Pastor Travis Burkett
John 9:1-4, “And as Jesus passed by, he saw a man which was blind from his birth. And his disciples asked him, saying, Master, who did sin, this man, or his parents, that he was born blind? Jesus answered, Neither hath this man sinned, nor his parents: but that the works of God should be made manifest in him. I must work the works of him that sent me, while it is day: the night cometh, when no man can work.”
Let’s be real, 2020 is already one of the hardest, most confusing, and craziest years of most of our lives. Whether it be canceling school, postponing sports, the death of Kobe, tornadoes and wildfires, or just facing emotional struggles. We can find ourselves asking God hard questions like, "What is going on here, God? What is Your plan in all of this?"
Although we may not have the answers ourselves, we do have the Truth. Psalm 119:105 says, “Thy word is a lamp unto my feet, and a light unto my path.” John 17:17 states, “Sanctify them through thy truth: thy word is truth.” We have the awesome Word of God which is perfect, tried, and proven.
In John 9, Jesus was confronted by the disciples about a man blind from birth. They asked Jesus whose sins caused this man to be blind. Jesus explained that struggles don’t always take place because of consequence but that God may be shown through struggles.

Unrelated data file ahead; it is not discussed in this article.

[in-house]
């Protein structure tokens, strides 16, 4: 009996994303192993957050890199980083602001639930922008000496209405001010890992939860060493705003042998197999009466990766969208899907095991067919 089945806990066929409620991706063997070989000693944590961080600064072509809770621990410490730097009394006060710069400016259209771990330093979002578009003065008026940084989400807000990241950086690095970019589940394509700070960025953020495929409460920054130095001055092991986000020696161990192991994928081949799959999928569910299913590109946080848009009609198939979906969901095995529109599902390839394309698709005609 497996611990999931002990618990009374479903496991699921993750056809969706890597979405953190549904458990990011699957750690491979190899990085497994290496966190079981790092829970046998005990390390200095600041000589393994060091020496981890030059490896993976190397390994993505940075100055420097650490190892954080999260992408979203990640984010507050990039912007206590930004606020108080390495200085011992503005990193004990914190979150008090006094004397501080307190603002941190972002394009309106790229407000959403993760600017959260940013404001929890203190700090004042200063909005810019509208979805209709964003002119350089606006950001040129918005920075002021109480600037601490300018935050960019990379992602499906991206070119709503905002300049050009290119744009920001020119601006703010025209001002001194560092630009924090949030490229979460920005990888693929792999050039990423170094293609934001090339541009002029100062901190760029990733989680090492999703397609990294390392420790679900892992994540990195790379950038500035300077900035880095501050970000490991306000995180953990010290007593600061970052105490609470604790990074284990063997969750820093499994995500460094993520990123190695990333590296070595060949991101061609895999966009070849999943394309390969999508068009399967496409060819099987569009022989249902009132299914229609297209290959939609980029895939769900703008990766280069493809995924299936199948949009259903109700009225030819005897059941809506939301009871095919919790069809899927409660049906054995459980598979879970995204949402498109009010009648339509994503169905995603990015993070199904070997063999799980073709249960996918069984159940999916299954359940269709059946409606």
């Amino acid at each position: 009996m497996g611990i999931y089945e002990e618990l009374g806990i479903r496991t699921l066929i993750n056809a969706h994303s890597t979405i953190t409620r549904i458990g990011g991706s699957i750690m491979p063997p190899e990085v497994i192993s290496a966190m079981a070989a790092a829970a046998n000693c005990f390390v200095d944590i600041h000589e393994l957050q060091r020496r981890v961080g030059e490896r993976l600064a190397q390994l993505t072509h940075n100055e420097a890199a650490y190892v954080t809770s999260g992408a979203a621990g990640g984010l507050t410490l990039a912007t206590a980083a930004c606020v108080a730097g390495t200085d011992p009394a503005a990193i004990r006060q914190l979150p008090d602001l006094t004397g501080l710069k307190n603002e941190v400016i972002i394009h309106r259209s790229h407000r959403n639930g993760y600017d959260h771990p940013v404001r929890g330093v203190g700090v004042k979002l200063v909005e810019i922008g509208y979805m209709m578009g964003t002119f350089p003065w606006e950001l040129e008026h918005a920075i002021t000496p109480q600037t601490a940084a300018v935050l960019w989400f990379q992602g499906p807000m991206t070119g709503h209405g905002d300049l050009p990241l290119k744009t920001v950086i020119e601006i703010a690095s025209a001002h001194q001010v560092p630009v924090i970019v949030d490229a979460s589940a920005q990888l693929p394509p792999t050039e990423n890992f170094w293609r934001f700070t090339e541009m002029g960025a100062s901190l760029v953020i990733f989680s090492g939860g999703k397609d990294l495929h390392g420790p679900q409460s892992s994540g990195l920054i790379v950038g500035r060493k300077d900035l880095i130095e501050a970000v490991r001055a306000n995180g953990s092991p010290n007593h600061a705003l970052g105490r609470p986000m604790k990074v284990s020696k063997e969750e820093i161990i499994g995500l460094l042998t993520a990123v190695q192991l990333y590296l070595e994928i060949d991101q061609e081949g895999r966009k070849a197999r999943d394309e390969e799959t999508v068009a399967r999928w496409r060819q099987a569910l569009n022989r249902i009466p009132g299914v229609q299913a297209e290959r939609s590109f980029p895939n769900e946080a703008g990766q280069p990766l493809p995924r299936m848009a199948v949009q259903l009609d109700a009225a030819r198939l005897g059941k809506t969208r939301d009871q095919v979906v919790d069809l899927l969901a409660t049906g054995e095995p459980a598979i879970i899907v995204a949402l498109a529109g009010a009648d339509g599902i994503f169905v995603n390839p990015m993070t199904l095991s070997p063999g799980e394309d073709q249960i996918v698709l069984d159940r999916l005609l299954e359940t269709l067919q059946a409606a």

We see three truths from John 9:
1. Bad things don’t always happen because we have done bad things (verse 3).
Bad things happen because we live in a broken world. We are surrounded by sin, corruption, and hurt. However, as Christians, we don’t live for this world but in preparing for the next, eternal life with Jesus.
2. God brings something good out of something bad (verse 3).
What good could come out of this blind man from birth? God shows His power through one’s inability to see. Even though we live in a messed up world, God can use our struggles to reveal His power, His love, and His sovereignty. There are no wasted days. There are no wasted seasons. There are no wasted moments of pain because God is sovereign, and God wants to bring something that appears bad and make it good.
3. We have a God-given purpose (verse 4).
Sometimes we can lose sight of Colossians 3:2, “Set your affection on things above, not on things on the earth.” We are so driven by performance and agendas that we lose sight of our God-given purpose. We often choose to critique than to minister. We choose to point rather than offer a hand. We choose to overlook opportunity as we focus on problems. May we be challenged to focus and find our God-given purpose for today. (John 16:33; Romans 8:28)